Attar of Nishapur
“Had I known how listening is superior to speaking, I would not have wasted my life preaching.”
Farid al-Din Attar
Wise, preacher, poet, philosopher, even a sage. All these qualities are true about him. A man way ahead of his time…Attar of Nishapur. Attar is one of the greatest poet and philosophers of Iran. Although most of his books were destroyed during the first Mongol invasion, those of them who remained unharmed are among the best literary and philosophy works of the world.
One of the greatest Iranian Gnostic, poets, and writers. His birth date is not precisely known, but researchers have recorded his birth time between 513 to 537 Ah. This is up to 521 h. Sh. Attar was born in the village of Kadkan – from surrounding villages of Nishapur, his father had an spice and medicine store(Attari). and he took to his family job after his father died. That is why he is known as ” Attar. There is not much information from his childhood and youth. Some sources say In the middle of his life, he suffered a mental upheaval and took the path of mysticism. The most famous version of the story tells the story of a Dervish who came to his store for help :
One day, in his shop, he was engaged in selling and dealing when a Dervish entering his shop and asking for assistance a few times, saying give something to please God. But he ignored him. Finally, Dervish says to him, “How are you going to leave this world?
“The same way that you would”, the grocer responds.
“You can die like I do”? Dervish says.
“Yes,” the grocer says.
Dervish puts his wooden bowl under his head and goes away with the word Allah.
seeing that he saw, grocer was deeply moved and went out of the shop and changed his way to life for good.
His death story is quiet dreadful. After the invasion of Genghis Khan to Khorasan province , he was also captured by the Mongol army. The Mongolian said that he wanted to kill him, a man said, a sack of gold for the old mans life. He said do not sale me. I worth even more. The Mongol solder waited for a better offer. Another man said:‘ I ‘ll give you a sack of straw, he said, after another hour. This time Attar said : sell me that I worth no more than that. The Mongul was furious at his words and took his life.
The Conference of the Birds
The Conference of the Birds or Speech of the Birds is a celebrated literary masterpiece of Persian literature. The title, which is in Arabic, is taken directly from the Qur’an. where Sulayman (Solomon) and Dāwūd (David) are said to have been taught the language, or speech, of the birds.
In the poem, the birds of the world gather to decide who is to be their sovereign, as they have none. The hoopoe, the wisest of them all, suggests that they should find the legendary Simorgh. The hoopoe leads the birds, each of whom represents a human fault which prevents human kind from attaining enlightenment.
The hoopoe tells the birds that they have to cross seven valleys in order to reach the abode of Simorgh. These valleys are as follows:
1. Valley of the Quest, where the Wayfarer begins by casting aside all dogma, belief, and unbelief.
2. Valley of Love, where reason is abandoned for the sake of love.
3. Valley of Knowledge, where worldly knowledge becomes utterly useless.
4. Valley of Detachment, where all desires and attachments to the world are given up. Here, what is assumed to be “reality” vanishes.
5. Valley of Unity, where the Wayfarer realizes that everything is connected and that the Beloved is beyond everything, including harmony, multiplicity, and eternity.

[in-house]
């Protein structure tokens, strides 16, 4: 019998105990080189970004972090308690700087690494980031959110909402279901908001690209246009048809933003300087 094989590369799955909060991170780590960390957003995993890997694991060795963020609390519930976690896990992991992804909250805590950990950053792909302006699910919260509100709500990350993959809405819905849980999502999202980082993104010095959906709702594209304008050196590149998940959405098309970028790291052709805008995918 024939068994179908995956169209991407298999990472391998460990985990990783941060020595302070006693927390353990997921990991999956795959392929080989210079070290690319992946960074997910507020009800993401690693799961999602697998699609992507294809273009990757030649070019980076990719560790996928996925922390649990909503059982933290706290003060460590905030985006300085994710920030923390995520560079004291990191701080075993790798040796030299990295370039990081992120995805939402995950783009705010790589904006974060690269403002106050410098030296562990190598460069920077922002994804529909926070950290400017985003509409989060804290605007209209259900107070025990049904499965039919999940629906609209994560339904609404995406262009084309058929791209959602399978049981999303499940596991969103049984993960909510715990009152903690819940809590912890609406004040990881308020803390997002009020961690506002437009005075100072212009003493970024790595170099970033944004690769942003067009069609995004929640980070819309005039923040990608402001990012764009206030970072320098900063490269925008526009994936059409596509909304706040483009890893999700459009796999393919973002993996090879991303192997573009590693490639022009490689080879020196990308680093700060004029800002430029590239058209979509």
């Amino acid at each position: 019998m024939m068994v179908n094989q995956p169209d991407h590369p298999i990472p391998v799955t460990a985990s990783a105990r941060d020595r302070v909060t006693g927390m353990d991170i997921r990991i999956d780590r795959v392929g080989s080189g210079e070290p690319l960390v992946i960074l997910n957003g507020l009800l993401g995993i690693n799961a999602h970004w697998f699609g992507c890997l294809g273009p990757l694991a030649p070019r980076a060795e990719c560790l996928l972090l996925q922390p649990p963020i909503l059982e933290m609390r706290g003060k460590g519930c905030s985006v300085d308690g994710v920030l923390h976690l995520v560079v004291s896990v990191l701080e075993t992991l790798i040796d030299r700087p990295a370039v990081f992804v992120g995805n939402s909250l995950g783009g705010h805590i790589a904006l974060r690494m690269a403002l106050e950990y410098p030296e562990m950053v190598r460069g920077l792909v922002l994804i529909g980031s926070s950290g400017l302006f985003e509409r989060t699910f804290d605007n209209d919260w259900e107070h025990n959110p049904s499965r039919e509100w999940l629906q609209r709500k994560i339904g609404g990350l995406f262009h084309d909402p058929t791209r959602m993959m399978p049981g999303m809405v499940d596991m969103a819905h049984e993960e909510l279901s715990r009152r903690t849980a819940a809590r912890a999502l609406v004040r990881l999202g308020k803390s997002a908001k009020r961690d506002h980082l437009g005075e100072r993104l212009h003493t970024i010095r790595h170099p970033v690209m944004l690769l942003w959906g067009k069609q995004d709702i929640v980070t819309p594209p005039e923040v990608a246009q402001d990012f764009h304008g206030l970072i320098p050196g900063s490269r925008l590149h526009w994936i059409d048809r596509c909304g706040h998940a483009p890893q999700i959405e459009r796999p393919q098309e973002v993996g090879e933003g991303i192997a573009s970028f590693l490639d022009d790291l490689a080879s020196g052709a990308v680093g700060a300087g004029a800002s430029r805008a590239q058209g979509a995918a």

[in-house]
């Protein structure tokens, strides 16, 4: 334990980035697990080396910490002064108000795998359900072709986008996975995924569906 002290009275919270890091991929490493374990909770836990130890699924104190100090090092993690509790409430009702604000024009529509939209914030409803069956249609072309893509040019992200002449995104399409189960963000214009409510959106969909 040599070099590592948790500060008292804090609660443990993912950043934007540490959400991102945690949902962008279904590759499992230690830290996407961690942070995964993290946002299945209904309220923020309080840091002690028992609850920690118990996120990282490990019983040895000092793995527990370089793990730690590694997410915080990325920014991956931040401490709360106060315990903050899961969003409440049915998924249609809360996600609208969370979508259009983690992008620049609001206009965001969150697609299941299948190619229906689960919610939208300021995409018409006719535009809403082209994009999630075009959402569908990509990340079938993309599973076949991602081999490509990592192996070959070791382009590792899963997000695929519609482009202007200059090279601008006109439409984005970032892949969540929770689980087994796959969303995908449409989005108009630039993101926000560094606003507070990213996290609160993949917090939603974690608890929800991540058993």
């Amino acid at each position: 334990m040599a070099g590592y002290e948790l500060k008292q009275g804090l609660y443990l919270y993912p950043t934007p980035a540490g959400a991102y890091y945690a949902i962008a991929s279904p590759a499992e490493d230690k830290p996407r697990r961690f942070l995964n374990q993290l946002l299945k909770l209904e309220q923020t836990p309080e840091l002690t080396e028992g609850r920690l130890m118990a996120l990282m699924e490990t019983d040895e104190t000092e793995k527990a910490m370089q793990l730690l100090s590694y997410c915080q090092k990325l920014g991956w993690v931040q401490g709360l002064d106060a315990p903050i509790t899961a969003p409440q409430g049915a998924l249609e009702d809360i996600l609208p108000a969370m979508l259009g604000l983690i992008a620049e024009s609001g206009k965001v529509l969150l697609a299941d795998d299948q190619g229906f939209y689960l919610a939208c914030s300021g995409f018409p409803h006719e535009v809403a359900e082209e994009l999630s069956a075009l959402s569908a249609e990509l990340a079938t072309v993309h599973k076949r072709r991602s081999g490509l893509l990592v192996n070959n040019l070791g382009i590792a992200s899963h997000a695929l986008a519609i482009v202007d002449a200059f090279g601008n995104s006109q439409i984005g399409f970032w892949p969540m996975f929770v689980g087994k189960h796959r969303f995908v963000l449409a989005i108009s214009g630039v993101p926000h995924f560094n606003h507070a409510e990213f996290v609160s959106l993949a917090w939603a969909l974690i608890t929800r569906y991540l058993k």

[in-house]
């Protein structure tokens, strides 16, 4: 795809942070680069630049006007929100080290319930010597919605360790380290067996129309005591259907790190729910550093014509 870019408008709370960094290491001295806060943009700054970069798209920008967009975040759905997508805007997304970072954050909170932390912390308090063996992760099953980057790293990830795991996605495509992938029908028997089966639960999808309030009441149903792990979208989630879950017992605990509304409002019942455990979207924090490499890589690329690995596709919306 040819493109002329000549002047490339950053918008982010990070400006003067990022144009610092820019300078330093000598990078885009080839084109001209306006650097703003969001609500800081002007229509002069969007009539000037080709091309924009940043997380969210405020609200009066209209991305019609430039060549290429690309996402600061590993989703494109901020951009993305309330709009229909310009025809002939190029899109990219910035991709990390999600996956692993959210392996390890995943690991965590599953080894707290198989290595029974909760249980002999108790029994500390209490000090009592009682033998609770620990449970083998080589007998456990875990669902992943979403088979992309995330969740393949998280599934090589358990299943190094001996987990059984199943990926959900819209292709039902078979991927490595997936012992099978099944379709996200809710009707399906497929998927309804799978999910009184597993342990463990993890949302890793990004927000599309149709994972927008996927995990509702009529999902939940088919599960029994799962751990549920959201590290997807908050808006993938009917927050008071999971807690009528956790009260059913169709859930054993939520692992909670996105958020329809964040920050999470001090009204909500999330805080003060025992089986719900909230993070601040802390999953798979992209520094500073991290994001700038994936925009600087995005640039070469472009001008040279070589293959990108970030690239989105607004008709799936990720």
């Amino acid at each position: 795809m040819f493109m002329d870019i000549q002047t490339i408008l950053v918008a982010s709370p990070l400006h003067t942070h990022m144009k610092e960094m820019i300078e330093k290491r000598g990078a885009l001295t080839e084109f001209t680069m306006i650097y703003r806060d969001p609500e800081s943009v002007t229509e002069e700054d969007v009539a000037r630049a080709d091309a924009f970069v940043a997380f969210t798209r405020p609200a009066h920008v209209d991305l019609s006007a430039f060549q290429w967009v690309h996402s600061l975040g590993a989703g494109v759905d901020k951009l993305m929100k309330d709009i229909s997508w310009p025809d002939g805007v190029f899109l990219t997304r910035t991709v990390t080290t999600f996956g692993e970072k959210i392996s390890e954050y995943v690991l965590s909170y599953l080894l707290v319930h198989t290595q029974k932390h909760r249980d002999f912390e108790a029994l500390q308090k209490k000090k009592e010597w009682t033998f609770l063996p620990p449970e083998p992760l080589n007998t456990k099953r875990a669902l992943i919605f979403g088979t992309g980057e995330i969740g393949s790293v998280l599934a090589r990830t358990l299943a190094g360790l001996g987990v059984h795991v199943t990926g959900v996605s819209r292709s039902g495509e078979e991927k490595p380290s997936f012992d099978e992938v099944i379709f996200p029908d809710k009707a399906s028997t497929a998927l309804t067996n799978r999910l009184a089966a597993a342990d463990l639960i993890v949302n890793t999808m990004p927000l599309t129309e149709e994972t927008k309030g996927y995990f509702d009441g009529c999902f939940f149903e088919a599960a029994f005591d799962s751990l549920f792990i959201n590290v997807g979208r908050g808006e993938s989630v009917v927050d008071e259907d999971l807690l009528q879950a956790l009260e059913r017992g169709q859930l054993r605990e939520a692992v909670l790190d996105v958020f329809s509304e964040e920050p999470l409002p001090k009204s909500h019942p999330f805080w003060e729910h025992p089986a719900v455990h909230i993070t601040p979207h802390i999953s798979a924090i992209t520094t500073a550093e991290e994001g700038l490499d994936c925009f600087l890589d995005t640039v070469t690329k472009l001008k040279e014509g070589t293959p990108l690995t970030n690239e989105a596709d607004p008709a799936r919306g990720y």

6. Valley of Wonderment, where, entranced by the beauty of the Beloved, the Wayfarer becomes perplexed and, steeped in awe, finds that he or she has never known or understood anything.
7. Valley of Poverty and Annihilation, where the self disappears into the universe and the Wayfarer becomes timeless, existing in both the past and the future.
Sholeh Wolpé writes, “When the birds hear the description of these valleys, they bow their heads in distress; some even die of fright right then and there. But despite their trepidations, they begin the great journey. On the way, many perish of thirst, heat or illness, while others fall prey to wild beasts, panic, and violence. Finally, only thirty birds make it to the abode of Simorgh. In the end, the birds learn that they themselves are the Simorgh; the name “Simorgh” in Persian means thirty (si) birds (morgh). They eventually come to understand that the majesty of that Beloved is like the sun that can be seen reflected in a mirror. Yet, whoever looks into that mirror will also behold his or her own image.”
If Simorgh unveils its face to you, you will find
that all the birds, be they thirty or forty or more,
are but the shadows cast by that unveiling.
What shadow is ever separated from its maker?
Do you see?
The shadow and its maker are one and the same,
so get over surfaces and delve into mysteries.
Attar’s masterful use of symbolism is a key, driving component of the poem. This adroit handling of symbolisms and allusions can be seen reflected in these lines:
It was in China, late one moonless night, The Simorgh first appeared to mortal sight – Beside the symbolic use of the Simorgh, the allusion to China is also very significant. According to Idries Shah, China as used here, is not the geographical China, but the symbol of mystic experience, as inferred from the Hadith (declared weak by Ibn Adee, but still used symbolically by some Sufis): “Seek knowledge; even as far as China”. There are many more examples of such subtle symbols and allusions throughout the Mantiq. Within the larger context of the story of the journey of the birds, Attar masterfully tells the reader many didactic short, sweet stories in captivating poetic style.